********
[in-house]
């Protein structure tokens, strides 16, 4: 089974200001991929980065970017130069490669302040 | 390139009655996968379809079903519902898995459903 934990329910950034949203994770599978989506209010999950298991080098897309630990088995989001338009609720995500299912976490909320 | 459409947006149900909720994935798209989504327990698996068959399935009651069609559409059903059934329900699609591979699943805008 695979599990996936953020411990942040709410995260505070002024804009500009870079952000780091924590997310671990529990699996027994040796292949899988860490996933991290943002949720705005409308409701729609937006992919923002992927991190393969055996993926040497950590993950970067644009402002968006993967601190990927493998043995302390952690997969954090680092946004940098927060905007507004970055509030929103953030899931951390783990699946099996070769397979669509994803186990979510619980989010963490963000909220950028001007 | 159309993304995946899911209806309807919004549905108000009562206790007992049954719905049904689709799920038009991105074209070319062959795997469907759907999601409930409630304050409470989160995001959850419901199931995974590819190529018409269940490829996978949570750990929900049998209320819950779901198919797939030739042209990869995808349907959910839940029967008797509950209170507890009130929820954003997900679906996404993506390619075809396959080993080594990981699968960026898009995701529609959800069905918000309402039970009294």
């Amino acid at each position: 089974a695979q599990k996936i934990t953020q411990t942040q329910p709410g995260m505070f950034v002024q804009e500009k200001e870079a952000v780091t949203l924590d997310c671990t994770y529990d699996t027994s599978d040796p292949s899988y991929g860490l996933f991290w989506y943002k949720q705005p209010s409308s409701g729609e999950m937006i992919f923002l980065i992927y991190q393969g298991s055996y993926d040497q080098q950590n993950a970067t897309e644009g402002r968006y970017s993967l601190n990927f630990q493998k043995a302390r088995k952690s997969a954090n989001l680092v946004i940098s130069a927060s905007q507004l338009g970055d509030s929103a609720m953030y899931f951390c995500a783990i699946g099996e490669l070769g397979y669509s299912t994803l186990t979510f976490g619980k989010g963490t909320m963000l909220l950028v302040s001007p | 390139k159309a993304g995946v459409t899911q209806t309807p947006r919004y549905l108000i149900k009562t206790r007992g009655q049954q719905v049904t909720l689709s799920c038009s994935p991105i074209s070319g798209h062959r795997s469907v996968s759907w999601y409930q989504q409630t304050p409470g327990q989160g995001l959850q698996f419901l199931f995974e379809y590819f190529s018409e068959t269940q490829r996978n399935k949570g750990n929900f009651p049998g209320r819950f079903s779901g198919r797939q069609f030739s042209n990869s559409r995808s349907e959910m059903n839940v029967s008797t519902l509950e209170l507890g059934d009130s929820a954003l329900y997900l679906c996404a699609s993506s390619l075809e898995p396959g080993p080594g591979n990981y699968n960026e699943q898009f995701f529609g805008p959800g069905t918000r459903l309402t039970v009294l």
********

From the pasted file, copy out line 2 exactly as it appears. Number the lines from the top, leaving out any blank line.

């Protein structure tokens, strides 16, 4: 089974200001991929980065970017130069490669302040 | 390139009655996968379809079903519902898995459903 934990329910950034949203994770599978989506209010999950298991080098897309630990088995989001338009609720995500299912976490909320 | 459409947006149900909720994935798209989504327990698996068959399935009651069609559409059903059934329900699609591979699943805008 695979599990996936953020411990942040709410995260505070002024804009500009870079952000780091924590997310671990529990699996027994040796292949899988860490996933991290943002949720705005409308409701729609937006992919923002992927991190393969055996993926040497950590993950970067644009402002968006993967601190990927493998043995302390952690997969954090680092946004940098927060905007507004970055509030929103953030899931951390783990699946099996070769397979669509994803186990979510619980989010963490963000909220950028001007 | 159309993304995946899911209806309807919004549905108000009562206790007992049954719905049904689709799920038009991105074209070319062959795997469907759907999601409930409630304050409470989160995001959850419901199931995974590819190529018409269940490829996978949570750990929900049998209320819950779901198919797939030739042209990869995808349907959910839940029967008797509950209170507890009130929820954003997900679906996404993506390619075809396959080993080594990981699968960026898009995701529609959800069905918000309402039970009294």